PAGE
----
For your convenience, a short phrase book, starting with explanation of process states where MySQL is mostly working to look up data from tables:
- “Sending data” – reading data from tables (or looking it up)
- “Copying to tmp table” – reading data from tables (or looking it up)
- “Copying to tmp table on disk” – query needs a rewrite
- “statistics” – looking up data from tables
- “Sorting result” – reading data from tables (or looking it up)
Locking is fun:
- “update” – There is big chance that it is waiting for a lock, can be updating as well, on busy systems
- “Locked” – Even bigger chance that it is MyISAM table waiting to be converted to InnoDB
Table opening is even funnier:
- “Opening tables” – some other idiot thread is holding the LOCK_open or similar mutex
- “Closing tables” – some other idiot thread is holding the LOCK_open or similar mutex
- “Opening table” – the idiot thread (or not that smart DBA who thinks that table_cache should be set to current value)
- “Flushing tables” – someone decided that flushing tables is good idea, but forgot to kill long running queries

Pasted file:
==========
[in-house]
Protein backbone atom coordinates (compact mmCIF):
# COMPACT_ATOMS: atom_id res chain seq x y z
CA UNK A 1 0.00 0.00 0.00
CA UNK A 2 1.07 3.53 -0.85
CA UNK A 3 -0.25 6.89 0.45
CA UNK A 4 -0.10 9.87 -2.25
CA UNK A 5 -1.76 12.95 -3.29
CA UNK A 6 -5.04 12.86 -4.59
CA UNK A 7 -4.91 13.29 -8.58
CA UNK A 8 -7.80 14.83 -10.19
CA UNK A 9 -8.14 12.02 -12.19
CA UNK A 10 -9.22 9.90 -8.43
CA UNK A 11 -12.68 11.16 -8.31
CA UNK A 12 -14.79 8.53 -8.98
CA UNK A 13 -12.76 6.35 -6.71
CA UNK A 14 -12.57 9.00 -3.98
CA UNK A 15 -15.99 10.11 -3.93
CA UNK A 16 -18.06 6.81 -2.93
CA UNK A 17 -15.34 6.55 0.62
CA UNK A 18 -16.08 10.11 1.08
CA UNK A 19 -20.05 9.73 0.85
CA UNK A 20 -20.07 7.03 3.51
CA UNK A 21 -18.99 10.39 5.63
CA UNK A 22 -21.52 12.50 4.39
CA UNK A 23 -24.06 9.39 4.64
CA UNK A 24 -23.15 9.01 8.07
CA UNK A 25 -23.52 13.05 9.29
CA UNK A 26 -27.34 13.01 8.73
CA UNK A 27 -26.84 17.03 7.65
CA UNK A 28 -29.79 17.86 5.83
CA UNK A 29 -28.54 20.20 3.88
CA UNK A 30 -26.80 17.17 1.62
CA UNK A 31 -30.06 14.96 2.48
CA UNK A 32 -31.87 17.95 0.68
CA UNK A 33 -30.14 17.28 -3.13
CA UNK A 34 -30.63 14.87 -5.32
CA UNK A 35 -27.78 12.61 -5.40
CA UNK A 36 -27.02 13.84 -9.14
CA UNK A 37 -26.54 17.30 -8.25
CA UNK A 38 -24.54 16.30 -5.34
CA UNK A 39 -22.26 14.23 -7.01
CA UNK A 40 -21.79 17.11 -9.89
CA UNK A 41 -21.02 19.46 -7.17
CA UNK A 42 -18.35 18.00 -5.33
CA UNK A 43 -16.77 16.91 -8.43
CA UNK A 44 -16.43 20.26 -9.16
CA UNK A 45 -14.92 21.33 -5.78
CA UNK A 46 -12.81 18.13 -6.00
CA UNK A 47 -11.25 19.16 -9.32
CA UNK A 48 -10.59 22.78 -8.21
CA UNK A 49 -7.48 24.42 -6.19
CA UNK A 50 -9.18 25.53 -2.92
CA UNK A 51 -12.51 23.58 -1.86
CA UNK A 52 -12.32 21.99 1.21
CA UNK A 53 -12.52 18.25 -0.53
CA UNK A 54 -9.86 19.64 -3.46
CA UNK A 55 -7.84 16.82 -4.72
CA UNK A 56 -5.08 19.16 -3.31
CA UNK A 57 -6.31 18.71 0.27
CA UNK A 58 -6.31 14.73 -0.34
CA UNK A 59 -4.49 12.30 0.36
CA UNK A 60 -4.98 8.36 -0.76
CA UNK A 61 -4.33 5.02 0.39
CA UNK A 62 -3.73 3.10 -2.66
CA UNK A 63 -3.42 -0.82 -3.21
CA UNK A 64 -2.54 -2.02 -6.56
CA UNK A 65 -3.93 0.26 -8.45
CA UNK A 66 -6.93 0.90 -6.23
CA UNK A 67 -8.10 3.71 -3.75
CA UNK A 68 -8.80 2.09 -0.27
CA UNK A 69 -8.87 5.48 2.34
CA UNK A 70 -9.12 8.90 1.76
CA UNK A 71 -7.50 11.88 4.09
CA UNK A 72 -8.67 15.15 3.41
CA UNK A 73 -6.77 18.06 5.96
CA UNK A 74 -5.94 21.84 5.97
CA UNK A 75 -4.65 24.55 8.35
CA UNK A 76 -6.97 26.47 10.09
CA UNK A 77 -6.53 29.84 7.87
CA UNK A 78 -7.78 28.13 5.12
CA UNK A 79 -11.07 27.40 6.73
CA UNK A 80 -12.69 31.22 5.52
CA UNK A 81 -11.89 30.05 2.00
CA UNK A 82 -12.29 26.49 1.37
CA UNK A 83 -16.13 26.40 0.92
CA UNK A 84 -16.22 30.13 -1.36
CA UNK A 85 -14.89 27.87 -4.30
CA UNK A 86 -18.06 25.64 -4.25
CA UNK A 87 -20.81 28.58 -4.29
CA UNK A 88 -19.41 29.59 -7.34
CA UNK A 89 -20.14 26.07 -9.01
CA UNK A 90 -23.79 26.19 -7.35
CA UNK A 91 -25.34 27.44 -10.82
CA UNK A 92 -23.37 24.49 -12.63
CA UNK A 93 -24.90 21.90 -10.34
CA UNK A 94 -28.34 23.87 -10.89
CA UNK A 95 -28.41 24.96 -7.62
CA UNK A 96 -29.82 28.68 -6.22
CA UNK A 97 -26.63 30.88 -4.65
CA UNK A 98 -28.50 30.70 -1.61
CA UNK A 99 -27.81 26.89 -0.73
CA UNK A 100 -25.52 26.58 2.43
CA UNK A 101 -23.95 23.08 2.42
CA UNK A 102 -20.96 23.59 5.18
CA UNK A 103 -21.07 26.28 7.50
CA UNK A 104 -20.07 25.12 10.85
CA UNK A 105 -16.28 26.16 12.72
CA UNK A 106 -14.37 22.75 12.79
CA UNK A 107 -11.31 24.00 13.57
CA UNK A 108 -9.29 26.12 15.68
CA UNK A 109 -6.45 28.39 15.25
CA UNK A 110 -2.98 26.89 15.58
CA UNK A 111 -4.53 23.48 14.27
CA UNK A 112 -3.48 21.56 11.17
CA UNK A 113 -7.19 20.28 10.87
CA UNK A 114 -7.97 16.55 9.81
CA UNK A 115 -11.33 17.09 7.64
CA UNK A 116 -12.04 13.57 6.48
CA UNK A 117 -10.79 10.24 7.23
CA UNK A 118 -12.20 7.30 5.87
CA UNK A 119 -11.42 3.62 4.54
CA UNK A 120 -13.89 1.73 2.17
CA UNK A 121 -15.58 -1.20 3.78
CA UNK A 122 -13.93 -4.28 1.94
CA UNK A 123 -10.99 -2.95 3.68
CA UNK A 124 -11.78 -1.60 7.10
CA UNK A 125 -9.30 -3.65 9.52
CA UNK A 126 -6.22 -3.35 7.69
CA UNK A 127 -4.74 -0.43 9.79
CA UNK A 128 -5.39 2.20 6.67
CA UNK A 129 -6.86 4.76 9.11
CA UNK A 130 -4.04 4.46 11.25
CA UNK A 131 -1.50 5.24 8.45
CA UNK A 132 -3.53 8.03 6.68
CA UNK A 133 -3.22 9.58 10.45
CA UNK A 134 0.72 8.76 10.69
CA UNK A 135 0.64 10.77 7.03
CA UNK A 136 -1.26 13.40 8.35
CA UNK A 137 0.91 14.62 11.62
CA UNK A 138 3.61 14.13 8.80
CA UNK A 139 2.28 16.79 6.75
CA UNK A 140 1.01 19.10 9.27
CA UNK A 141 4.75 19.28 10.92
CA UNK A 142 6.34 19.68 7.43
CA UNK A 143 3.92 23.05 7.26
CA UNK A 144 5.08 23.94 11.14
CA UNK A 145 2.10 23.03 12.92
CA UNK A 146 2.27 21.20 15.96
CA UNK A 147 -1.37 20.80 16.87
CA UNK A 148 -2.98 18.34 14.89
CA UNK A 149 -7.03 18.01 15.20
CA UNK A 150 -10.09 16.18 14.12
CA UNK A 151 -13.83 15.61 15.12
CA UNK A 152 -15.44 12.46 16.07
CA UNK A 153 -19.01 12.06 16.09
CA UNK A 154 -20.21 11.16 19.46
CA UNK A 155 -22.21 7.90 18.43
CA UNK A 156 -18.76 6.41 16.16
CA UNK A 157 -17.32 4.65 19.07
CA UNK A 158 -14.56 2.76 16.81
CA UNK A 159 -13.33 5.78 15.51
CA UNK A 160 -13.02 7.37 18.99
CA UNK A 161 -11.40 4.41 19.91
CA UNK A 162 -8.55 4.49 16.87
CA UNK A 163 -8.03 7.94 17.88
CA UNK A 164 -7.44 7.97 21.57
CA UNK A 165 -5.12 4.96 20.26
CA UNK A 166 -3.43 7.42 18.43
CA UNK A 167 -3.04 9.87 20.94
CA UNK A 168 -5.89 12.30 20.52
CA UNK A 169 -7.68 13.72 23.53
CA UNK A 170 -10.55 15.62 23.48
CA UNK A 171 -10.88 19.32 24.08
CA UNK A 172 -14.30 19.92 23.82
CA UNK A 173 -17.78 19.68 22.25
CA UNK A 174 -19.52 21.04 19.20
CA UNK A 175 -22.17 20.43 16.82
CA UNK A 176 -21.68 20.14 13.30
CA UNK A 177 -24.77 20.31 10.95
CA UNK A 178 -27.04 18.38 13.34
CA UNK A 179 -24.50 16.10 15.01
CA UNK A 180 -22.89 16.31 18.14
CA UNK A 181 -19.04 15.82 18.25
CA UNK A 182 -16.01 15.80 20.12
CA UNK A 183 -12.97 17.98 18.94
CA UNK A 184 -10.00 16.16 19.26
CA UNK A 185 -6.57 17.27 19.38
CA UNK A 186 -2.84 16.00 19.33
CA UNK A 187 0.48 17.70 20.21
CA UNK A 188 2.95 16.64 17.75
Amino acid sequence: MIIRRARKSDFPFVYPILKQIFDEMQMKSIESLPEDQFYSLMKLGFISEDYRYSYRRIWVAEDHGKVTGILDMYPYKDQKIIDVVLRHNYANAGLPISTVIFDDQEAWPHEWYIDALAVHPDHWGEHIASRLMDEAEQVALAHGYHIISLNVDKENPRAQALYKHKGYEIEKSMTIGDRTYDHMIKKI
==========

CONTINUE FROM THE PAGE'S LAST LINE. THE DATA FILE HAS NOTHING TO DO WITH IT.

- “Waiting for tables” – same as “Flushing tables”
If you have replication:
- “Connecting to server” – could not connect to server, waiting to retry
- “Reconnecting after a failed master event read” – master and slave have same @server_id
- “Registering slave on master” – master and slave have same @server_id
- “Waiting to reconnect after a failed master event read” – master and slave have same @server_id
- “Sending binlog event to slave” – actually, not sending binlog event – it is waiting for binlog mutex.
Few more tricky ones:
- “Sleep” – last millisecond it was probably not sleeping, due to how process scheduling and kernel level buffering works probably it has finished right before kernel switched to the ‘SHOW PROCESSLIST’ thread.
- “Writing to net” – usually, not writing to net (client has blocked) – actual writing to net is usually nearly non-blocking operation, as long as client doesn’t sleep.
- “Killed” – actually, someone tried to kill it, but it doesn’t care, as it doesn’t check for thd->killed flag
And in the user column:
- “unauthenticated user” – are you sure your DNS is working right?
- “system user” – it isn’t user, these are (hopefully plural) replication threads, that don’t have any “user” credentials
- “root” – either that is you running the PROCESSLIST, another session you forgot you are running or you forgot to create separate user for your application
I probably didn’t write quite a few important ones, but some of them are self-evident (such as “init” and “end”), and others probably will never show up :)